Ok. Delete, repeat, “Load drivers” but check the USB instead of OSXRESERVED — same thing, folders are there but drivers don't show up unless I un-check the ‘Hide non-compatible drivers’ option.

Ok. Try again with Windows 8.1 instead of Windows 10, and older version of the support software (Boot Camp Support 5.1.5722) on the USB.

This time Boot Camp Assistant actually completes the “Saving support files” portion of the automatic driver download, and asks for admin password for restart, instead of crashing. Great. Boot into Windows 8.1 installer – it requires a license key instead of having the “I don't have a license key” option, but find one online to get me to the next step. This time it hangs indefinitely at 24% of copying Windows files.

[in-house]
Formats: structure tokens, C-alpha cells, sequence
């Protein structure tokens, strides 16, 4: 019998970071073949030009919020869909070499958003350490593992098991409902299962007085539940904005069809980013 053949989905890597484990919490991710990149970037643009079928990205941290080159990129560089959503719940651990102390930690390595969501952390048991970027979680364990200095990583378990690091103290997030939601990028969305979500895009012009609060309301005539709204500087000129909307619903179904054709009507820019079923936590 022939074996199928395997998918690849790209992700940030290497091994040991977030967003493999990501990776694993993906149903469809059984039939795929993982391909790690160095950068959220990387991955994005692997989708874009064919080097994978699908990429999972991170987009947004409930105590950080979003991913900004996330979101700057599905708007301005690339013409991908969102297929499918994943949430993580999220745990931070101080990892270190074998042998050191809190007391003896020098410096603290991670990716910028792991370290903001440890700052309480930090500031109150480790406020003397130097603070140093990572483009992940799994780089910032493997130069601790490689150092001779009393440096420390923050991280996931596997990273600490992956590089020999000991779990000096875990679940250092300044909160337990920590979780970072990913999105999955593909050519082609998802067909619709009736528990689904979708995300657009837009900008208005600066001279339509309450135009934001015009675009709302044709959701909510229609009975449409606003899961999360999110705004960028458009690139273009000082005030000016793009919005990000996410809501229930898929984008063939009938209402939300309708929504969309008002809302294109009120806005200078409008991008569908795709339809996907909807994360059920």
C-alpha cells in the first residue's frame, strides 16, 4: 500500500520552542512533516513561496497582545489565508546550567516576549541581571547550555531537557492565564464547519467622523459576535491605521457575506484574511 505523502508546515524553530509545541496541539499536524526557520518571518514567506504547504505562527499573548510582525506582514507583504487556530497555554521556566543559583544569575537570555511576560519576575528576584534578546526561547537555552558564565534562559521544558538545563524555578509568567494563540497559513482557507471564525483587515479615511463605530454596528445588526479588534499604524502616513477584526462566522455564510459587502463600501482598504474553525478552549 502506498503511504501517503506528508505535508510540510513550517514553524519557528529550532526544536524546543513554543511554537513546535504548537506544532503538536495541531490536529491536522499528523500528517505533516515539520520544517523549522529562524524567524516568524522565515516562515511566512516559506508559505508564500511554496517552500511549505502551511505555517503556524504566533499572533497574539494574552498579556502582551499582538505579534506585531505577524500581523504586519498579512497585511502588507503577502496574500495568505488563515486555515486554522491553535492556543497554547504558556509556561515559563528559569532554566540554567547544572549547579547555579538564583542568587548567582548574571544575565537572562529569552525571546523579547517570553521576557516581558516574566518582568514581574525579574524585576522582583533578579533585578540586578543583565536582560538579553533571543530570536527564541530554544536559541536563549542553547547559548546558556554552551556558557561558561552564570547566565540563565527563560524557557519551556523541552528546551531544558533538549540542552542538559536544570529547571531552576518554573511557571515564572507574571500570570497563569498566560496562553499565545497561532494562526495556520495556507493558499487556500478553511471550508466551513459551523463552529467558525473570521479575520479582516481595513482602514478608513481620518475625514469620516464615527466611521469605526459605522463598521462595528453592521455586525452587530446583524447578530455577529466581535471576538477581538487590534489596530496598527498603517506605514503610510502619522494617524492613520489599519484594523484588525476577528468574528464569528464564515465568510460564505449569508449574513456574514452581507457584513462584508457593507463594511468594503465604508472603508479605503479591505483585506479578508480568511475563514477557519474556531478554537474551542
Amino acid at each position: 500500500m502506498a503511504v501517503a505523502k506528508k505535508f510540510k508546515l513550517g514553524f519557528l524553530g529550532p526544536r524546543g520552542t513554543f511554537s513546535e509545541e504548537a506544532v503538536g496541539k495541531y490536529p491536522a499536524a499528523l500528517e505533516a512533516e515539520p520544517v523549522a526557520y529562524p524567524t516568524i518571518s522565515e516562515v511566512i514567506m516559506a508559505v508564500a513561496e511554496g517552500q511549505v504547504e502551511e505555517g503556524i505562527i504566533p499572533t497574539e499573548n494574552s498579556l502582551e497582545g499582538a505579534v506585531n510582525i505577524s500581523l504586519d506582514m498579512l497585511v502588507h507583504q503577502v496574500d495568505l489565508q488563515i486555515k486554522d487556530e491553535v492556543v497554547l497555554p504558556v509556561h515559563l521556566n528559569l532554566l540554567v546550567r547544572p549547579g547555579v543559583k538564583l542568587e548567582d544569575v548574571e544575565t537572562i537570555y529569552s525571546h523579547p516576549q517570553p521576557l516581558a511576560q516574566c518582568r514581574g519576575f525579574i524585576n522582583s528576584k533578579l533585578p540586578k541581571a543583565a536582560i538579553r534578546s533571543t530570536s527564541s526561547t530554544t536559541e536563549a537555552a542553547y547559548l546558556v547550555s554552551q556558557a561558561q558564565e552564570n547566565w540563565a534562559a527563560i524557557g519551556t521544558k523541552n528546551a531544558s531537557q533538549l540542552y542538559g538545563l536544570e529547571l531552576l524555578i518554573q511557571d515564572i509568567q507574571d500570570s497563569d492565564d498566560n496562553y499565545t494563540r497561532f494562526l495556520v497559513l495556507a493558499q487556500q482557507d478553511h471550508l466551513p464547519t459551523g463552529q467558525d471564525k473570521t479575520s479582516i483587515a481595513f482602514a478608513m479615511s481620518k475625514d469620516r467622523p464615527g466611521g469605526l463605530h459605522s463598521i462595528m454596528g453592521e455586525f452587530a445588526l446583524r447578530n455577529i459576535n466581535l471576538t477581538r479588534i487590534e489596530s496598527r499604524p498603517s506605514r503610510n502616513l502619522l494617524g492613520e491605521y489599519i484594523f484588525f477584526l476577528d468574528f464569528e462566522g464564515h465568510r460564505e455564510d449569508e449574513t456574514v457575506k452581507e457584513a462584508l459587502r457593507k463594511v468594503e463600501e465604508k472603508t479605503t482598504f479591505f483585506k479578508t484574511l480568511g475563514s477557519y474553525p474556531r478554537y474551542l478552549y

Anyone have any advice? Am I missing something obvious here?

  • Your title mentions no signed drivers, but the the word signed is missing from the body of question. Why? How to you intend to active Windows? I ask this because you are trying different versions. Can you document where you acquired the Windows software? How to tried to use the Boot Camp Assistant to just download the Boot Camp Support Software? If you could succeed at just downloading, you best bet would be to try installing Windows without any additional help from the Boot Camp Assistant. Commented Feb 23, 2018 at 23:34